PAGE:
Community-based weight loss program aids diabetes management

April 23, 2014, University of California - San Diego
Blood glucose monitoring. Credit: Wikipedia

Weight loss and control of blood sugar can reduce the risk of complications in patients with diabetes but this is difficult for many to achieve. A University of California, San Diego School of Medicine randomized controlled trial of obese adults with type 2 diabetes suggests that participants enrolled in a community-based structured weight loss program are able to shed more pounds, improve blood sugar control and reduce or eliminate insulin use and other medications compared to a control group.

"Support and a tailored lifestyle intervention have been shown to reduce cardiovascular disease risk factors and adverse outcomes in people with diabetes," said Cheryl L. Rock, PhD, RD, professor of Family and Preventive Medicine and principal investigator of the study. "However, most overweight individuals with do not receive this degree of support for changes in diet and physical activity to promote weight loss in their clinical care, due in part to constraints of time and training for most health care providers and clinicians."

The results of the study, published in the April 23, 2014 online issue of Diabetes Care, found that 72 percent of participants on the that included portion-controlled foods and personalized counseling were able to change their insulin use compared to eight percent of the control group. Similarly, other diabetes, cholesterol and blood pressure drugs were decreased or discontinued more often among the weight loss program enrollees.

According to the Centers for Disease Control and Prevention, 35 percent of adults in the United States are obese and eight percent of adults are affected by diabetes.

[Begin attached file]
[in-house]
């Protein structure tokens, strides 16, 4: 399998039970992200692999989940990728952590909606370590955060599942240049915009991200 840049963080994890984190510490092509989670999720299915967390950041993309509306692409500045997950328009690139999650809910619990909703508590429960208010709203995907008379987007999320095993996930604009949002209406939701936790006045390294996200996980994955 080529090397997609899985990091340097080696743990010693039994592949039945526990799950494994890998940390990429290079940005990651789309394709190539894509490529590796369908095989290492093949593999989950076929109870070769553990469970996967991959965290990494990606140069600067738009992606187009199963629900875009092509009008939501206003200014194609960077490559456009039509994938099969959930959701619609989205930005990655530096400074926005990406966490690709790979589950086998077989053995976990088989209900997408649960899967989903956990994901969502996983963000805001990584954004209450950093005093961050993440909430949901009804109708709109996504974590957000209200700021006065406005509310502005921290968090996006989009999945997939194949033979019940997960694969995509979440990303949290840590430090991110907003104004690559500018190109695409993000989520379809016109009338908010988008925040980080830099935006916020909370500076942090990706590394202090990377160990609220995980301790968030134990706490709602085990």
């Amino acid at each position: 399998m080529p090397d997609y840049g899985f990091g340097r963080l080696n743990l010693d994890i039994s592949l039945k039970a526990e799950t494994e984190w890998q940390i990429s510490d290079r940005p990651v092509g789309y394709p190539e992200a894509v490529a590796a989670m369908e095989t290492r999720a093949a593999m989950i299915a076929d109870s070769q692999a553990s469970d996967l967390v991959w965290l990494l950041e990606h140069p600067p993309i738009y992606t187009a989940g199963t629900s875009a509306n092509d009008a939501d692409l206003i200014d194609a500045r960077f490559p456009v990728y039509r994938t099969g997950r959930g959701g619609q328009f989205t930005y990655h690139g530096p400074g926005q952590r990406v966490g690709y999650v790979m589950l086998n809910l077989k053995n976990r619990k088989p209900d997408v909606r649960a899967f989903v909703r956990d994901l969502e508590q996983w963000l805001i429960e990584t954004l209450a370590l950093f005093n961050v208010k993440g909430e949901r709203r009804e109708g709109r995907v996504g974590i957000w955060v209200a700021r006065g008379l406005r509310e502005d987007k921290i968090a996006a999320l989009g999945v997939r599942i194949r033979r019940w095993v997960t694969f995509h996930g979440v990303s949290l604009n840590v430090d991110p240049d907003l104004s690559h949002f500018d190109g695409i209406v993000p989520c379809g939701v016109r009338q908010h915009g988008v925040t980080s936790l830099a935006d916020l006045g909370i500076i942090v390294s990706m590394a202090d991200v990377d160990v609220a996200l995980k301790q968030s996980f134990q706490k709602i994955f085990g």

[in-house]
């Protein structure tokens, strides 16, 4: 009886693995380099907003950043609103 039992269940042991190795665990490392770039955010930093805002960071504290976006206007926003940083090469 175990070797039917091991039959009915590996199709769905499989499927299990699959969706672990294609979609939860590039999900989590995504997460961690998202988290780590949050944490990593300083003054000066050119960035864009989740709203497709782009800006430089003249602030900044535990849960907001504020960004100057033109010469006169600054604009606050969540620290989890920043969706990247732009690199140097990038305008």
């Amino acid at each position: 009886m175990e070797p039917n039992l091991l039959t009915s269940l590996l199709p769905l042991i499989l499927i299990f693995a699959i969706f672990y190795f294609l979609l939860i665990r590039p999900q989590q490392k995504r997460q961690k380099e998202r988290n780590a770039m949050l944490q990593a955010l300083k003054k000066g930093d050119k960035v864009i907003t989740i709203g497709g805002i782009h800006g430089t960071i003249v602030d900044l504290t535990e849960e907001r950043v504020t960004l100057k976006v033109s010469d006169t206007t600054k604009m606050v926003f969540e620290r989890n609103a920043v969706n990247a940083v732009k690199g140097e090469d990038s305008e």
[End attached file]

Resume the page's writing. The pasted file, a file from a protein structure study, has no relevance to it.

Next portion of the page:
"Weight loss is a primary strategy for successful management of type 2 diabetes due to its impact on glycemic control and improvements in factors," said Rock. "These study results suggest that patients not only lose weight on structured commercial weight loss programs that include behavioral modification and individual support, but that this weight loss translates to significant improvements in diabetes control and cardio-metabolic parameters."

Between March and August 2012, the trial enrolled 227 overweight men and women with type 2 diabetes at UC San Diego and University of Minnesota, Minneapolis. Participants in the structured program received diabetes self-management education, weight counseling, portioned-controlled food, a planned menu during the first six months, and continued one-on-one counseling for the one-year study period, all provided by Jenny Craig. These participants showed 8.2 percent weight loss compared to 2.5 percent in the control group.

The control group received standard care that included general management education, a one-hour individual weight loss counseling session with a dietitian at the start of the program and again at six months, as well as monthly follow-up consultations via email or telephone.

Participants in the weight loss program were assigned to one of two Jenny Craig plans, a higher carbohydrate, lower fat diet or a lower carbohydrate, higher fat plan. Both groups showed improved , an increase in physical activity, lower depression scores and a reduction in medications compared to the control group.